If there’s anyone left who was reading this little project back in 2010, you might remember this:
For those new around here, you can click that link and see parts 1 and 2 of my report on the very first century ride I ever did. It was horrible and brutal and I cried and I quit… but I did it. I finished. I rode 109 miles in something like 57 hours. Okay, maybe I was slightly faster than that.
I had been cycling a total of 10.5 months when I did El Tour. 109-mile timed race with something like four thousand feet of climbing and 4000 cyclists. To a newbie (and fat) cyclist, it was daunting. To anyone else, a challenge.
The single worst moment was when I was dropped by a little girl riding with sparkly fringe on her handlebars.
The more removed I was from that ride, the more I realized how I’d let myself down. I did NOT give my best effort. Yes, everyone was telling me how amazing I was for just finishing, and I guess I should take the win from that, and I do to a certain extent. But I also know now (after 3.5 years on the bike) that I could’ve done better. Should have done better.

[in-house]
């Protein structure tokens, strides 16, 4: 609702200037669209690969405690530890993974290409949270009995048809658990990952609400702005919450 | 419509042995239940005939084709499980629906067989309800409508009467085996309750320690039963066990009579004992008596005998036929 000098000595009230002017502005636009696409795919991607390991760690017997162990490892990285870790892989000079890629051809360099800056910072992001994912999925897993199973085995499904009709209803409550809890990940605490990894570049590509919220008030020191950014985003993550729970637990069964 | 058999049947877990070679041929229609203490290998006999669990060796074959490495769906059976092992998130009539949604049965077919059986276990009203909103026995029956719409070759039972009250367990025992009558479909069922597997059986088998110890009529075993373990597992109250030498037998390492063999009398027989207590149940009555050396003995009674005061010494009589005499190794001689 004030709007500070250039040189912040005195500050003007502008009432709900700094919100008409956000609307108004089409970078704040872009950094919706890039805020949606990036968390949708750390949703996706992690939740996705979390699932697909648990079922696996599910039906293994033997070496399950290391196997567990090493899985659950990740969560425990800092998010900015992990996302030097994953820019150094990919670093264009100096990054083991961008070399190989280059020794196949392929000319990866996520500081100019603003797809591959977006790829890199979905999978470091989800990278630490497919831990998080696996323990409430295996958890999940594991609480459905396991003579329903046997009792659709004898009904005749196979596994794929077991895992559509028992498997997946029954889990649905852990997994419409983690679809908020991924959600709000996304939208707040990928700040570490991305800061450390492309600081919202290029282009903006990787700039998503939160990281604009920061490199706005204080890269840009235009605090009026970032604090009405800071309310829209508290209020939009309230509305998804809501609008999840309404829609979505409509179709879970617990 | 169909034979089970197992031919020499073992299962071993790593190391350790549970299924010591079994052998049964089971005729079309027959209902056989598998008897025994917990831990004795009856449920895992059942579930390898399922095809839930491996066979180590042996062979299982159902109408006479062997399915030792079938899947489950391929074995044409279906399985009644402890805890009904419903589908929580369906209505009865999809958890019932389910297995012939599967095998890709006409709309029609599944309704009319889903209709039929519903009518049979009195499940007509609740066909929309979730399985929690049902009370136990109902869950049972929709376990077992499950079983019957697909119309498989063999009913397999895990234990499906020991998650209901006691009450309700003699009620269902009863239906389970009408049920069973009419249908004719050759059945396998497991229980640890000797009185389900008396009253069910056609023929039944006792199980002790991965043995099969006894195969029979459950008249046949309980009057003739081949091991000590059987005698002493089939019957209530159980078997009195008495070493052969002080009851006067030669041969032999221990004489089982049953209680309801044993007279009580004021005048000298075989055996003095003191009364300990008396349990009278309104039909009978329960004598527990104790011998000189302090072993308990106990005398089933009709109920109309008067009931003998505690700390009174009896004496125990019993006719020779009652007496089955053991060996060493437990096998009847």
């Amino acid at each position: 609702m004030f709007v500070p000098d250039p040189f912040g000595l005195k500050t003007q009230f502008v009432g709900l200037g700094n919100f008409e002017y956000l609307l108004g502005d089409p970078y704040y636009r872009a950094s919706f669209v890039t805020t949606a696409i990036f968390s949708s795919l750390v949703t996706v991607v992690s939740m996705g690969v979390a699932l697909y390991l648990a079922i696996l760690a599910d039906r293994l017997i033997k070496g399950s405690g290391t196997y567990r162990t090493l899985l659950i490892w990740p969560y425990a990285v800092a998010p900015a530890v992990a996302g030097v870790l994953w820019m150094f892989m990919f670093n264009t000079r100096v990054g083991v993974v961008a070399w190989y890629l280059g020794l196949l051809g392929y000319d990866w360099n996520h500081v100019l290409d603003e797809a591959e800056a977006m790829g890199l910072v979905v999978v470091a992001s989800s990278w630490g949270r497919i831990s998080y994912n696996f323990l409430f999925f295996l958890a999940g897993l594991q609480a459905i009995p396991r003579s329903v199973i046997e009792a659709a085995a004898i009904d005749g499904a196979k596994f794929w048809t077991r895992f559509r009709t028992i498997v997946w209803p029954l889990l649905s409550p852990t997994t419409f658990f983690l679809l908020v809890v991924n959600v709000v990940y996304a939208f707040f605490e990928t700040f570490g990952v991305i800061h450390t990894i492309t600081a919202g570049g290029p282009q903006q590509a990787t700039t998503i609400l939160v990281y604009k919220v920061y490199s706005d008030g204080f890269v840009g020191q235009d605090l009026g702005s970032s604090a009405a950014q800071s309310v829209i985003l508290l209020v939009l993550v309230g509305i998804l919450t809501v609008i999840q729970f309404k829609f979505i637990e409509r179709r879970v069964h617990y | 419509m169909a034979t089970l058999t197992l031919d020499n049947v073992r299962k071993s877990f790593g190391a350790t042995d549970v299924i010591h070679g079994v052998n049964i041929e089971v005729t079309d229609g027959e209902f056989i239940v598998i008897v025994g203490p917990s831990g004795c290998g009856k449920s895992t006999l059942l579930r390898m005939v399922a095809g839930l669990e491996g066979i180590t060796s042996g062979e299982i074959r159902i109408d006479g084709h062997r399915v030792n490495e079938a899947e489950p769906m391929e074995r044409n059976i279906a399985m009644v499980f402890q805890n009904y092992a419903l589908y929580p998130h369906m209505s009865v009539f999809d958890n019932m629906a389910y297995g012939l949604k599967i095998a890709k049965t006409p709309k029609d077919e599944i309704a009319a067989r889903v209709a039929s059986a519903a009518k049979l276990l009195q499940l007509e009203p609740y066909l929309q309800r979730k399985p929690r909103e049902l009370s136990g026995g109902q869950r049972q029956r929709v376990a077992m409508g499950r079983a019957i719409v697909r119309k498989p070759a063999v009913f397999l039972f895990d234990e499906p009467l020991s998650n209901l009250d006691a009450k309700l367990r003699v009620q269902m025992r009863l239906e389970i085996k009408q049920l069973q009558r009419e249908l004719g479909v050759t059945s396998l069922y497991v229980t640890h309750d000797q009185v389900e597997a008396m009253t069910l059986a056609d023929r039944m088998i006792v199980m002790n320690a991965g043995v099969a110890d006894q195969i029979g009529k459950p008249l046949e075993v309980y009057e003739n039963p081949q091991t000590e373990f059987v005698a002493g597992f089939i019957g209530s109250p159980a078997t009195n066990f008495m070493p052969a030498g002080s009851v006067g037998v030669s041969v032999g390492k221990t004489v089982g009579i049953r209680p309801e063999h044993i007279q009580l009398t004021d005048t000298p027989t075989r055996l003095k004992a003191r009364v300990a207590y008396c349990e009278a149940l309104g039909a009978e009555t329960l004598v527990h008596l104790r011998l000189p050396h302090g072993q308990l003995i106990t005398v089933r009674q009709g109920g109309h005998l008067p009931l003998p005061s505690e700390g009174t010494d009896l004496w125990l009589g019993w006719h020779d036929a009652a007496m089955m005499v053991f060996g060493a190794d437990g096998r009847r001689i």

This year I will do better.
I am returning to El Tour de Tucson.
On November 23rd, I will ride the (now) 110-mile course as fast and as hard as I can. My goal? To simply create as giant a gap between 2010’s finishing time and this year’s.
I weigh approximately 20 pounds less than I did that day in 2010… I have approximately 8000 more miles of experience than I did that day… I have a much better (faster) bike than I did that day… and most importantly, I have a much, much better attitude.
This year has been as life-changing for me as 2010. And so what better year to return to conquer El Tour?
I have lost more weight in the first 7 months of this year than I did in all of 2010 — and 2010 was my biggest weight-lost year… until 2013.
My life has changed in many more ways than just the weight. I changed my diet, my lifestyle, my outlook, my attitude, my surroundings, my relationships, my work-life, and all for the better.
I am going to ride El Tour de Tucson again. And this time, my ride report won’t be about surviving, but about conquering.
Training starts today.
Ride your bike.
Change your life.
Fair winds and following seas, Willy